"Shock. Confusion. Loss."
Just a few emotions that counselors like Megan Taylor encounter at the Children's Advocacy Center of Benton County.
"We try to take each child and work with them individually based on their needs and how they're responding," Taylor says.
Helping kids cope with tragedy.
By way of board games, painting pictures or simply sitting in silence.
"Anything just to kind of just make them feel comfortable," Taylor says.
"I think law enforcement can kind of play that role also. We've partnered with a lot of them to where they want to use our center."
With traumatic cases involving crime, interviews can take place in an interview room with just the child and the counselor.
The only other eyes come from above, where a camera records and plays the interview back, live, in a separate room for investigators to observe.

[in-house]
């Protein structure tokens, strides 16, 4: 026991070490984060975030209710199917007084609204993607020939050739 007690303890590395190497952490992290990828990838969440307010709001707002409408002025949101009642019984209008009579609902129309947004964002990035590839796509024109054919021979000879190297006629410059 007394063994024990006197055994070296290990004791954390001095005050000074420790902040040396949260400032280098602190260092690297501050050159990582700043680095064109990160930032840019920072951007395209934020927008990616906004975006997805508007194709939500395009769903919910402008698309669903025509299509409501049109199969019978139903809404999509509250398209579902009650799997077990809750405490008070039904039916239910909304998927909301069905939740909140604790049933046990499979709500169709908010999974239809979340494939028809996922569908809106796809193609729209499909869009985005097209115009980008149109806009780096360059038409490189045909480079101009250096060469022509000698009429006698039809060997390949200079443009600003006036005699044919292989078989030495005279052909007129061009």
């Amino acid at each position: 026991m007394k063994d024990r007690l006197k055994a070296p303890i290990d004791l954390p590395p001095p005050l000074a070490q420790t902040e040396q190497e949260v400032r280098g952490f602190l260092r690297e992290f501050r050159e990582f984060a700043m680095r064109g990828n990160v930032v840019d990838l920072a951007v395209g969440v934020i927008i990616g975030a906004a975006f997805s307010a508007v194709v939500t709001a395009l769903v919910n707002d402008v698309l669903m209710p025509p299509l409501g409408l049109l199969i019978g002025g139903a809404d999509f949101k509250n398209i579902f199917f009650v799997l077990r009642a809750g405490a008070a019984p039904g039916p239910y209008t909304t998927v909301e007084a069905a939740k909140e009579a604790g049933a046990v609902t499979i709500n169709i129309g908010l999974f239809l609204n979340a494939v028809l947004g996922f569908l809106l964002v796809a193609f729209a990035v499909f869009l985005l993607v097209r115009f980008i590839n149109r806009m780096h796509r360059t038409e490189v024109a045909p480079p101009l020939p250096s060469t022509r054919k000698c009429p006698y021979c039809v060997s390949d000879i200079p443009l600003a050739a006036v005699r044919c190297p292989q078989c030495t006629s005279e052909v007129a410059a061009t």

"We give each child an opportunity to share their story," Taylor says.
"Nobody's going to over-question them, nobody's going to judge them."
Licensed professionals allowing kids to process tragic experiences at their own pace.
"And that may look different for, say, a 5 or 6 year old as opposed to a 15 or 16 year old," Taylor adds.
But no matter the age, the center's goal remains the same.
"Hopefully it makes a difference in the lives for each child that comes through here as they go forward," Taylor says.